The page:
Auditors need to maintain humility. Moreover. RULE 2: GIVE CLIENTS THE BENEFIT OF THE DOUBT When auditors disagree with clients' work processes. Thus. noting issues along the way. they should never assume the clients arrived at their approach out of ignorance or incompetence. They discuss items that might represent control concerns or efficiency issues directly with those responsible for the areas involved. Staff and management perform their jobs day in and day out. The auditors can then say something like. "I understand your approach. Auditors who follow this first rule ensure their clients are well-prepared for the audit report. these practitioners already know if the client will agree with the findings. suspected fraudsters may still have extensive social networks in the organization. "We'd like to share with you some new . Internal auditors should give clients credit for doing what they believe is right. Even people who knowingly and deliberately commit wrongdoing deserve to be treated respectfully. while client methods may seem unusual or wrong at first glance. For example.RULE 1: TREAT CLIENTS WITH RESPECT During a recent fraud investigation I conducted. Before issuing their report. He was extremely grateful. and it makes sense in the context of what you've learned or what you've previously been trained to do on this job. even if their actions eventually prove wrong or misguided. the perpetrator thanked me at the final interrogation for the respect with which I treated him. They share results with clients as the engagement progresses. and give clients the benefit of the doubt. they will have the necessary facts to conduct their work--there is no need to denigrate anyone in the process. valid reasons may exist for their decisions. and internal auditors should look upon them with no less humanity than they would anyone else. auditors can remove significant barriers to change by saying. and the limited time allotted to individual assignments may preclude them from correctly placing all pieces of the puzzle. and the way auditors treat them could impact morale as well as the auditor's ability to function effectively even on routine assignments. it is their life." This type of acknowledgement can help disarm clients and make them more receptive to constructive feedback. and they've provided their thoughts for mitigating control risks or crafting more effective processes. recognize their own fallibility. These individuals may be fighting personal demons. If the auditors have done their job well. Auditors look at client processes as outsiders. even though the company had just terminated him and subjected him to fairly draconian restitution obligations.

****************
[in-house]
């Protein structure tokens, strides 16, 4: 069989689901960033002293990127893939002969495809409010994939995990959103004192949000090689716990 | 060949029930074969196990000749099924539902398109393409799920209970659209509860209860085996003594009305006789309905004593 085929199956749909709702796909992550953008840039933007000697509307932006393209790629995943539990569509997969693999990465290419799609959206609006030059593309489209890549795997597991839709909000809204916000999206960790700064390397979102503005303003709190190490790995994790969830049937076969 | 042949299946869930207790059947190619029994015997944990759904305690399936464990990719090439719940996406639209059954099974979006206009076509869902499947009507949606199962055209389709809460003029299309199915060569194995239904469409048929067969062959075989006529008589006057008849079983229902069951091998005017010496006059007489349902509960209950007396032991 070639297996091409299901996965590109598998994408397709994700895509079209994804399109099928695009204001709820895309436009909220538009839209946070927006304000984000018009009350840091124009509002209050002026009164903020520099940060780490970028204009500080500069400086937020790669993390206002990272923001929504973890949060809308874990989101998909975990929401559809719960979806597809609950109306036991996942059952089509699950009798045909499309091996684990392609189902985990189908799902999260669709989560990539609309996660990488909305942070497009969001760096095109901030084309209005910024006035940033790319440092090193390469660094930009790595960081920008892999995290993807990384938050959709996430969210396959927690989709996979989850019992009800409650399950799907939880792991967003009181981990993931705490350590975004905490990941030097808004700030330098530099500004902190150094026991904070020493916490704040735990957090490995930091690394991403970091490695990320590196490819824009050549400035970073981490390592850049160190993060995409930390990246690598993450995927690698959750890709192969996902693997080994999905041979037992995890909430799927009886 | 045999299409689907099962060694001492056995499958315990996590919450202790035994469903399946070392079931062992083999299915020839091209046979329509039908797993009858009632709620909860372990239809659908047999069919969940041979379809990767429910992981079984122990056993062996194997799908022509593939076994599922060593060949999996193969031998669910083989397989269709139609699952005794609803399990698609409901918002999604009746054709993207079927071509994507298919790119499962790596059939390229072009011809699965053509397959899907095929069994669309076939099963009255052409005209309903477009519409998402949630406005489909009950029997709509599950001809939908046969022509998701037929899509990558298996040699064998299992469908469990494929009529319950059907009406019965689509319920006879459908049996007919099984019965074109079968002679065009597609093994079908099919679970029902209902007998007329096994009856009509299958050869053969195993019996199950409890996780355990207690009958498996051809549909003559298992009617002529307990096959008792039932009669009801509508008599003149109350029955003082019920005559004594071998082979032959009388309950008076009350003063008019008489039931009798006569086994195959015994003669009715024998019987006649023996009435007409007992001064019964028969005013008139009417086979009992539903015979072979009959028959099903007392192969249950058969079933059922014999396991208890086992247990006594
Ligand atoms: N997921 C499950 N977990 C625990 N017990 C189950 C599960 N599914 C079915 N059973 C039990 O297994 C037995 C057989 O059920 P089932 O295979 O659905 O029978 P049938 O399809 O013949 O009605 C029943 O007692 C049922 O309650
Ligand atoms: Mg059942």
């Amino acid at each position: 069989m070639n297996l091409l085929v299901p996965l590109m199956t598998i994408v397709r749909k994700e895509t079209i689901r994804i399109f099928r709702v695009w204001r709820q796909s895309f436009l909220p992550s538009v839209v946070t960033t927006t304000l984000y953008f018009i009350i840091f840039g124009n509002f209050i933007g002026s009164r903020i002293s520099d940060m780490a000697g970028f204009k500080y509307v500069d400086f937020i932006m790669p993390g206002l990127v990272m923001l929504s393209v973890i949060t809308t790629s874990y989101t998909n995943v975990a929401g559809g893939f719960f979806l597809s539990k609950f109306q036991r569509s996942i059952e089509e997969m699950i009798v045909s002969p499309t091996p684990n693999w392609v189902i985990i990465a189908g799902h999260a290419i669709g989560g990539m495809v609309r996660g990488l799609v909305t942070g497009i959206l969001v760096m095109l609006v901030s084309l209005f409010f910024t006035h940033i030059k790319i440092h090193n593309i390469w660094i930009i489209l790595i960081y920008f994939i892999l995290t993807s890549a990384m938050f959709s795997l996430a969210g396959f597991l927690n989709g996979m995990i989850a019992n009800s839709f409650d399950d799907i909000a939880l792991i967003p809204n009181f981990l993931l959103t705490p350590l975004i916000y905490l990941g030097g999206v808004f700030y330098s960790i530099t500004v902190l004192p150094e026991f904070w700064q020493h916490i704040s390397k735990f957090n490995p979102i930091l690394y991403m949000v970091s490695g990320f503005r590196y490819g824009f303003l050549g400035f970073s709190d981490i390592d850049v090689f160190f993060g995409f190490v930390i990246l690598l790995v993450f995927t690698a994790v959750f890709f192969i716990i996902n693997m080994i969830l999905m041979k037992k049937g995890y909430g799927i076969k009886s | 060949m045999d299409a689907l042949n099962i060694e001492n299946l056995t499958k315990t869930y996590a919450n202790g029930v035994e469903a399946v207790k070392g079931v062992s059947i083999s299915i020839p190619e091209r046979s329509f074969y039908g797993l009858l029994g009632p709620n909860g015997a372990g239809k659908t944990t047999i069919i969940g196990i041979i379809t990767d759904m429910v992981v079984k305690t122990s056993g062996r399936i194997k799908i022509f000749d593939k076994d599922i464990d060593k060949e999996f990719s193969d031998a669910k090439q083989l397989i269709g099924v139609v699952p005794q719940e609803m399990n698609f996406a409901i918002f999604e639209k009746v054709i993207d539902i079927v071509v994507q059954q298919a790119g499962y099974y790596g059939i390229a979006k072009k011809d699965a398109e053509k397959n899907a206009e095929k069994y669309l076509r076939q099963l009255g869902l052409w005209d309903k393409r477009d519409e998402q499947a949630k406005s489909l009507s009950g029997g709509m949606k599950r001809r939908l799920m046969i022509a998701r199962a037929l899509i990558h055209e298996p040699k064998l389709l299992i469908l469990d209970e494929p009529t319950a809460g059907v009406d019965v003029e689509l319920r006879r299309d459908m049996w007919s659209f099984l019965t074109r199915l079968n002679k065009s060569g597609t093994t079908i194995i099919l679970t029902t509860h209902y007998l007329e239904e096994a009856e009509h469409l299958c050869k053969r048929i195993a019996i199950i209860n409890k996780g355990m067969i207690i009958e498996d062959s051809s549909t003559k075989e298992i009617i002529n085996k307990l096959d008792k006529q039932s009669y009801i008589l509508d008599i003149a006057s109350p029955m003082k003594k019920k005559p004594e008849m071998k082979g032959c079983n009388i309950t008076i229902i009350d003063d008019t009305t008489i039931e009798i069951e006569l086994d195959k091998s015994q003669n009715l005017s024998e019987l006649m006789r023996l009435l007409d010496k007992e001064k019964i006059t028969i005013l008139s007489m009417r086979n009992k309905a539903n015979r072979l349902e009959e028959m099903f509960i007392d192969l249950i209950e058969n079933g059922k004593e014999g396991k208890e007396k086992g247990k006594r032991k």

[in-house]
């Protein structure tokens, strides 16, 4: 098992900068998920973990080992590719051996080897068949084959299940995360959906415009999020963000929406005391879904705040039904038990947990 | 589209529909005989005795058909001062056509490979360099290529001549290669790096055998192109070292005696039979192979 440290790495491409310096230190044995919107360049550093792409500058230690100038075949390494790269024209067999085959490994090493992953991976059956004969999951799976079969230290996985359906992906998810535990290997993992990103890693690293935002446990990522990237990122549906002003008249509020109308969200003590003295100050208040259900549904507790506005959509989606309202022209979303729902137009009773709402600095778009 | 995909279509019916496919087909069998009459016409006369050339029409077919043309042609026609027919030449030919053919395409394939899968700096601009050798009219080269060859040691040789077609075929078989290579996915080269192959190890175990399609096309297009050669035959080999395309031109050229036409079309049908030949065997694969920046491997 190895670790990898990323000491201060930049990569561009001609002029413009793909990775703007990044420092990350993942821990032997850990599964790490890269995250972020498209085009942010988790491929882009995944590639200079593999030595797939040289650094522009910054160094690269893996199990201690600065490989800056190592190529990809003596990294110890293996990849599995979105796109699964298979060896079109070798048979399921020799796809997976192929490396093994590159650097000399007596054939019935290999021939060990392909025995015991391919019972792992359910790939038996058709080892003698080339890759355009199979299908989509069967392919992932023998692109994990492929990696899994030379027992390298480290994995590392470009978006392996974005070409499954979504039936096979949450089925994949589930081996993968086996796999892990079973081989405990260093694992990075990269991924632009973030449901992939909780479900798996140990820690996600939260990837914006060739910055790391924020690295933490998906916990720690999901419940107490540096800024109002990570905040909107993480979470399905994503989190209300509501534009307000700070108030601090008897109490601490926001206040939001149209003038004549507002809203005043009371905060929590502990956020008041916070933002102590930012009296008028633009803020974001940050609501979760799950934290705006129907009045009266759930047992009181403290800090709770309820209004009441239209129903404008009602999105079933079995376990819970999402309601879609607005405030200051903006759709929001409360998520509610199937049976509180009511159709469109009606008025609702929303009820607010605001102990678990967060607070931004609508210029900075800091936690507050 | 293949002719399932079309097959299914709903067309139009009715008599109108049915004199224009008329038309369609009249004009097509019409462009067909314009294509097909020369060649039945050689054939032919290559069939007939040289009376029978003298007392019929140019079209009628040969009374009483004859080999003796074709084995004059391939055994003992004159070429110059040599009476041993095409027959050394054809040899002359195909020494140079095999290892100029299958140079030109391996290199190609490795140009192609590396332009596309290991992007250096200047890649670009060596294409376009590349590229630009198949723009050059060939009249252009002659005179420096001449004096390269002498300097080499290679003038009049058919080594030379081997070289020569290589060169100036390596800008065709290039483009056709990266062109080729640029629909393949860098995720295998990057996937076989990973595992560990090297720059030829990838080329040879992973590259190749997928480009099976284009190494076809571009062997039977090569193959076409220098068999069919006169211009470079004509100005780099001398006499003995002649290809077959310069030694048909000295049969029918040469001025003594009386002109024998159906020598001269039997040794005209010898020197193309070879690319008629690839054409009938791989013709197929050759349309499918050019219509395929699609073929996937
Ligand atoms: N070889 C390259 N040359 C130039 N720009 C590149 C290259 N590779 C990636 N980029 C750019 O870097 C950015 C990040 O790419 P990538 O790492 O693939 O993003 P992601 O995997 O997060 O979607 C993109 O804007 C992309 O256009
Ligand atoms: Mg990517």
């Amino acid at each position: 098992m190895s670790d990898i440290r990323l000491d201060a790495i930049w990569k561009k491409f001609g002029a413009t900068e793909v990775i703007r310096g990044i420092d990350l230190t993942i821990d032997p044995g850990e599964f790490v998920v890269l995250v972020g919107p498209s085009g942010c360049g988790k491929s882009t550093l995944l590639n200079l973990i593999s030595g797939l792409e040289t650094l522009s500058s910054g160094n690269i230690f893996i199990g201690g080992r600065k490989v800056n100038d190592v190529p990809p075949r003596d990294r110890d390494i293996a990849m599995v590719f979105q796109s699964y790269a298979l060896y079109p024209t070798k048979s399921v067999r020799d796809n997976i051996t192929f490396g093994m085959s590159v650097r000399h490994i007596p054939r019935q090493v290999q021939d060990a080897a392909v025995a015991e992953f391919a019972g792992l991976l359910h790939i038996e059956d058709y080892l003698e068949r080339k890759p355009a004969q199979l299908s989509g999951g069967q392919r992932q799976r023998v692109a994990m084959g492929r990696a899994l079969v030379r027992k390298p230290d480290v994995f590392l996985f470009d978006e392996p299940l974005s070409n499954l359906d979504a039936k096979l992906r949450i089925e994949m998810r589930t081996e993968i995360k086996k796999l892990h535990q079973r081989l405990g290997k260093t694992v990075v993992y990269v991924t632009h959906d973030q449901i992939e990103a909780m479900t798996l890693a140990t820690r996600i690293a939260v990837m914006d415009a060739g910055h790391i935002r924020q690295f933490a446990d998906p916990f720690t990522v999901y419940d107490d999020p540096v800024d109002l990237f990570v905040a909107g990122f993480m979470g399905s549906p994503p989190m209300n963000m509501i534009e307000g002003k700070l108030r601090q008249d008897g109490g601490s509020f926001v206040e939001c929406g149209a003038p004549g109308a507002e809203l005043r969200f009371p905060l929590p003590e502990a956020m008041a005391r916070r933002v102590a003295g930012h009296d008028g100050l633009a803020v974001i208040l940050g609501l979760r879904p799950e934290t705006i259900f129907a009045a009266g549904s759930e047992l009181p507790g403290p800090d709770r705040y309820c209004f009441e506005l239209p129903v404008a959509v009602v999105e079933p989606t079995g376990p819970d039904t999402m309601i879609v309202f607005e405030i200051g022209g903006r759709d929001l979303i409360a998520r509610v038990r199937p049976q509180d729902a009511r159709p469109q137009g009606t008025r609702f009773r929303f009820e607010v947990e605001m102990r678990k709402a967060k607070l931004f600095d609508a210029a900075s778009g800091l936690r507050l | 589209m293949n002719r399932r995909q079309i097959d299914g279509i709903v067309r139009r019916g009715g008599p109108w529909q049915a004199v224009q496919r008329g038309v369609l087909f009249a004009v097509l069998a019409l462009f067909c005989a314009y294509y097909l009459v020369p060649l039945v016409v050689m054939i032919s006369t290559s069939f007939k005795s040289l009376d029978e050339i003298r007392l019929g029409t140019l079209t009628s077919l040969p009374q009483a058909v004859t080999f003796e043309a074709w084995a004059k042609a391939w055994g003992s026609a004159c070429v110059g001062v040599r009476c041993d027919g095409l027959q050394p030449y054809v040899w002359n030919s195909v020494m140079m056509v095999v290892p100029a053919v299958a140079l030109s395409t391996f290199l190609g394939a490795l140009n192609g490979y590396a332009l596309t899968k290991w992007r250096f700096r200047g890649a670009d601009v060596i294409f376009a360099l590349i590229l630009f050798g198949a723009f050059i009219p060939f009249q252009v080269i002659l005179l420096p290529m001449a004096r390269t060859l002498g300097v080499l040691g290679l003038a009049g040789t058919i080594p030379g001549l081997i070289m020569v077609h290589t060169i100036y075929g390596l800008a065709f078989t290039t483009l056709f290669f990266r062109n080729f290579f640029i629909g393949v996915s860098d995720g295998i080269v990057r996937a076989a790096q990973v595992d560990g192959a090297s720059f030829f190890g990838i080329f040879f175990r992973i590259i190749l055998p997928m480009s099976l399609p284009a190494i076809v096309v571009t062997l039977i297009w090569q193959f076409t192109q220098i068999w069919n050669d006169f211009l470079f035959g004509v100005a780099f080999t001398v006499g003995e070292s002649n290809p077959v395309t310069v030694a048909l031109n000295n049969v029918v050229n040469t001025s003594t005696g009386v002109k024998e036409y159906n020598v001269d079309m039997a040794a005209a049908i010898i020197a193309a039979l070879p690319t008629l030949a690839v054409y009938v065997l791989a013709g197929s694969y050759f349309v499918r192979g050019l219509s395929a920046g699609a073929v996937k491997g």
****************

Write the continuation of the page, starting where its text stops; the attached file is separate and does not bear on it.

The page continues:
Each of these categories generally breaks into two subcategories: minor or serious. in determining how reporting issues are framed. they must obtain agreement and buy-in from the individuals who would implement recommended changes. they are forced to butt heads with personnel who are intimately involved with the processes in question. Pursuing effectiveness and efficiency issues aggressively with upper management typically results in one of two possible outcomes. the auditor accomplishes nothing because the personnel doing the job every day possess more credibility on judgment calls than the auditor. they must report it and ensure the client understands that internal auditing has no choice but to do so. and counterproductive. From then on. Audit comments usually fall into two broad categories: control-related comments and those related to effectiveness or efficiency. the auditor wins the battle but loses the war. the clients forced to implement this change may become hostile toward members of the audit department. Internal auditors need to recognize these important distinctions. At my organization. unworkable. In . Although the auditor may be able to convince management that a change is necessary for the good of the company. Effective auditors know when to persist with their findings and when to back away. Clients have a greater tendency to buy into the process and take ownership of the recommendations when their input is solicited. RULE 3: PICK YOUR BATTLES CAREFULLY Not all audit issues are worth pursuing. In the first scenario. When auditors find a significant effectiveness or efficiency issue.information that has bearing on this issue. If the auditors find a serious control weakness without any mitigation in place. clients will likely be discouraged from cooperating with the internal auditors-a side effect that may well spread to other areas of the organization." When auditors later follow up by seeking client input on practical solutions. however. In the second scenario. clients often implement changes well before the audit report is issued because they want to move forward with identified processes or control improvements as quickly as possible. If the auditors do not reach an agreement with the client but still want to make a recommendation. They pit the auditor's opinion of effectiveness against that of the client who does the job day in and day out. the client will be more inclined to feel part of the solution and more likely to implement recommended changes. Clients will likely seek ways to prove the system change is unnecessary. Effectiveness issues are not black or white. Auditors do have a choice.